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Discussion in 'Scotland - education news' started by Dominie, Mar 28, 2012.
Absolutely spot on. And as ever, much food for thought in the comments, this one in particular, which I quote in full because I am chuffed that this guy reiterates exactly what I have been saying here for years about the inherent and necessarily negative effects of your external inspection system, which keeps British education in the "stone age" compared to other countries.
Note, these are not my words, this is from "teacherman 24", and even though he's talking about England, his comments apply equally to Scotland, IMHO---
Having taught in both Ontario and London, it is easy to spot the differences. While teachers in Ontario still moan about work-related issues (pay, hours, cut backs, etc.), issues like planning scrutiny, book scrutiny, lesson observations, learning walks, drop ins, APP, marking and next step comments are NEVER on the table. Teachers in Ontario are left to get on with their job. They participate in professional learning communities, become reflective practitioners able to identify their own areas of strength and weakness and believe in collaborative efforts to engage students and develop professionally. Teachers in London are constantly under the microscope, using a lens that is intrusive, increasingly evaluative, and decades old by current Canadian standards; a great way to turn intelligent, passionate and qualified people away from education. The current process of staff development - even the word 'scrutiny' - is insulting and is absolutely keeping education in this country in the stone age. The scary part is that many head teachers and local authority officials actually believe that this works - as if years of research and success in Ontario and elsewhere is inaccessible? That is the worst part - no one is asking the UK to be front runners in education. But, knowing that other nations have sorted a lot of this out, and not responding, is shameful. The world gets that there are cultural differences and economic factors that play a role in any society's education system - that trying exactly what Finland does or Canada does would be a lethal mutation if applied in exactly the same way in England...but, it doesn't take years of research to understand that fear, stress and scrutiny lead to under-performance, dissatisfaction, and a general loss of inspiration. It isn't 1960. While the UK can take more than 1 page out of Ontario's book, at the very least take the page about treating teachers as professionals - let us move away from the microscope and into a community of collaboration, inspiration and reflective practice that drives England back to the top.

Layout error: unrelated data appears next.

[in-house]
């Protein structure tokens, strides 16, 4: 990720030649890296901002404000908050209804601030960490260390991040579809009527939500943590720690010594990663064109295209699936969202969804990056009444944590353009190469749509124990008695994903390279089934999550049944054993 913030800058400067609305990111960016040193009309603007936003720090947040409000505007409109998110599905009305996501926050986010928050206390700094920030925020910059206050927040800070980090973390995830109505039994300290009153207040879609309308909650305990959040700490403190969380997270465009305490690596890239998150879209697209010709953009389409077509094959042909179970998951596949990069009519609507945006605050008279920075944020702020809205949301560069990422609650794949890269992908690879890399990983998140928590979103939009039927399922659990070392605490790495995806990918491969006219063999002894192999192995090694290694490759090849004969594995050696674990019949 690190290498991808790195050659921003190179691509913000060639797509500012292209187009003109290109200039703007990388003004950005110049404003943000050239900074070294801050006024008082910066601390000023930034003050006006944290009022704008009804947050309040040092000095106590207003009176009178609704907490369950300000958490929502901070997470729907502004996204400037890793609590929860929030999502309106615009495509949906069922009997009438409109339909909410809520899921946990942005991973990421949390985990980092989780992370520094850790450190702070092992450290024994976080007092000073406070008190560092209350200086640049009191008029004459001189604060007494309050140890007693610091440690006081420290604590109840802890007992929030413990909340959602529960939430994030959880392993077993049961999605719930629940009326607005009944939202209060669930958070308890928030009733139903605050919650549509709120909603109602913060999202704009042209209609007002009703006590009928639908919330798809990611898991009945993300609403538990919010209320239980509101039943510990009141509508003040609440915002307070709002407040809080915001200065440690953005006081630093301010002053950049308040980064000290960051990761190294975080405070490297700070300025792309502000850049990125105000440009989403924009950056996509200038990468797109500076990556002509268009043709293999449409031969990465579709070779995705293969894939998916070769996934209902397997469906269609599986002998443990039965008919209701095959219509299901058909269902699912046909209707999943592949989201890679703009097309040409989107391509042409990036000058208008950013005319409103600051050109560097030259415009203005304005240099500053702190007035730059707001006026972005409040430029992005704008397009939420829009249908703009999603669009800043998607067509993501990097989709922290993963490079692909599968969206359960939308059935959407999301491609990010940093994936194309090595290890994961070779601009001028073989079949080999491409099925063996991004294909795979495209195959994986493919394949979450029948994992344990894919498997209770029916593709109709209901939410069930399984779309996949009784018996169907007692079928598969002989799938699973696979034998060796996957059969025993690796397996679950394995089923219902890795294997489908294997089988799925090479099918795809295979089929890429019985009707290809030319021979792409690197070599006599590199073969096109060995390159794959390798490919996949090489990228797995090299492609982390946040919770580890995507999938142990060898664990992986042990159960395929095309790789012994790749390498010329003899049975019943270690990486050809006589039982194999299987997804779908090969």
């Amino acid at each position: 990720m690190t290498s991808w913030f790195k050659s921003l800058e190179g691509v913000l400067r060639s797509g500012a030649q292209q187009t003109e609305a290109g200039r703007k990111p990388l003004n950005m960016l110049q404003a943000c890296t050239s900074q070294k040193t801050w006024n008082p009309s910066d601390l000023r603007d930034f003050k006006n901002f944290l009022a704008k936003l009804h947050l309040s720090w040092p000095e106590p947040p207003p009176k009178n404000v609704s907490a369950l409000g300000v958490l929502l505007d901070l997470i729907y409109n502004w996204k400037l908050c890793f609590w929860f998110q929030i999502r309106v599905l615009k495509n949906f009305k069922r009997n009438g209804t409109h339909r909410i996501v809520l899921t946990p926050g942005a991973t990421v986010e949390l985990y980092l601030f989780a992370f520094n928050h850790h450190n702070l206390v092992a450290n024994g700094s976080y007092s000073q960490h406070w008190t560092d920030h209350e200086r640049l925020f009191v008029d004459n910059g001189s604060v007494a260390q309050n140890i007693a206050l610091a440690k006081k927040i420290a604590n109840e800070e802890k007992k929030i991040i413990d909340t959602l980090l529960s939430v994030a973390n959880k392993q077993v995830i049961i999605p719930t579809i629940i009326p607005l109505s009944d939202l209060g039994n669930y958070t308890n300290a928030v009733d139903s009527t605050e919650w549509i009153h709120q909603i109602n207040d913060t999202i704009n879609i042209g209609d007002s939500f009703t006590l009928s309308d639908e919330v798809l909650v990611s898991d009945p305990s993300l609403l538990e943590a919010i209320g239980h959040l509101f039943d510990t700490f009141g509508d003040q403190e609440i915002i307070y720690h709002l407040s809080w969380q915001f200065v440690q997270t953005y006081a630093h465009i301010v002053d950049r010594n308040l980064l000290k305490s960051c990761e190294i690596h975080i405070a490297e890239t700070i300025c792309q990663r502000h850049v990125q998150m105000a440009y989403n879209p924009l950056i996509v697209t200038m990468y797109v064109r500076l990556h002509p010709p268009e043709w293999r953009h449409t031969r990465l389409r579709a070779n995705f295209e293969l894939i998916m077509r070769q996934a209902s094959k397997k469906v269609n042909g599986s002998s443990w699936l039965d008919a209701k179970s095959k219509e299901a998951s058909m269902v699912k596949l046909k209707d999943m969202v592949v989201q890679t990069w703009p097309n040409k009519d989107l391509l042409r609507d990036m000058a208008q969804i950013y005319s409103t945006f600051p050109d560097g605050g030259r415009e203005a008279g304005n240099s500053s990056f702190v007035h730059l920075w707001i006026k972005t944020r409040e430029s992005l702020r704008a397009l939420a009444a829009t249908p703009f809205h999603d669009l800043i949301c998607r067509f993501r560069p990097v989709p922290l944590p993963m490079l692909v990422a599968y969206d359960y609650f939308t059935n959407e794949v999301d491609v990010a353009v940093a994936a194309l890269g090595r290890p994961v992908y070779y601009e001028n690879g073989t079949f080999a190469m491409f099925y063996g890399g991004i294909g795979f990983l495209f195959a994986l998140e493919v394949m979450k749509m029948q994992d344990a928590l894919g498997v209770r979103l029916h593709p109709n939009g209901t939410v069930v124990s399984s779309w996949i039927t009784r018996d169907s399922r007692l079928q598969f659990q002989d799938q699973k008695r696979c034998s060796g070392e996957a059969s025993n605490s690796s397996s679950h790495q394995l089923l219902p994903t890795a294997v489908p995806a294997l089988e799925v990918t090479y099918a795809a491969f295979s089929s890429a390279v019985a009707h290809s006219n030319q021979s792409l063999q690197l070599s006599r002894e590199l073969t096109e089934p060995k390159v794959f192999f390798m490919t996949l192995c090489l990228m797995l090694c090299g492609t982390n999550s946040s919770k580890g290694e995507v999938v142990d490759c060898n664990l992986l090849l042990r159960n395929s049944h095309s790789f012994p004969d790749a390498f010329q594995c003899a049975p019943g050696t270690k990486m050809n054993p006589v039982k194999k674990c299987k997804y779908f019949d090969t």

First step: get rid of HMIE. You really really really don't need 'em.
Yes, I found this one interesting:
Very good article but a little disingenuous ... a few things from an unemployed teacher in Ontario
the UK and ON is apples and oranges largely because there is no
'proper' exam system, no post-complulsory phase, no indpendent
inspection regime and no league tables based on Value Added.
Furthermore, the new assessment Regime 'Growing Success' is very much an
anathema to what is/was thought to be 'good teaching' in the UK in that
is there is much less interest in the stuff they learn compared to the
skills they acquire in so doing - narrower and deeper are the big key
words. There is going to be a lot of bedding in issues with this and, I
suspect some unhappy campers among older teachers (if only the stock
market was better than they good retire and give all of us waiting a
Moreover, teachers in ON (and Canada) are education
specialists (most have both a B.Ed and BA/BSC and a lot of have masters -
largely cos they get paid a lot more ) compared to the UK where they
are subject specialists that teach. Teachers here are from my experience
of working last year are better and more professional and more serious
about their work and they have a much more inclusive attitude to
students and that is partly to do with the 'constitutional culture' here
but also the lack of an embedded class system (though don't think for
one second that is all equal and level, privilege is very much alive and
well in ON).
Finally, the real problem is there is such a huge
over supply of people. Approximately, 20,000 people graduate from
teacher's college each year (and, admittedly, not everyone goes into
teaching), but last year there were just under 3,000 jobs - as they say,
you do the math. Unlike the UK, university funding is not tied to
throughput in the profession so for universities it is a licence to
print money. Added to that the likely increase in class sizes will mean
few jobs. AND if you are retired, you can stay stay on the supply list
and teach. There are regular stories of well qualified teachers (like
me) taking over five years to get a permanent gig - unless you are
prepared to live in the ass end of nowhere.
So, not all let's not
caress our derrieres too much. It is a good place to have your kids
educated but it is system riven with flaws and beset by regulatory
requirements that would make a Brussels apparatchik weak at the knees.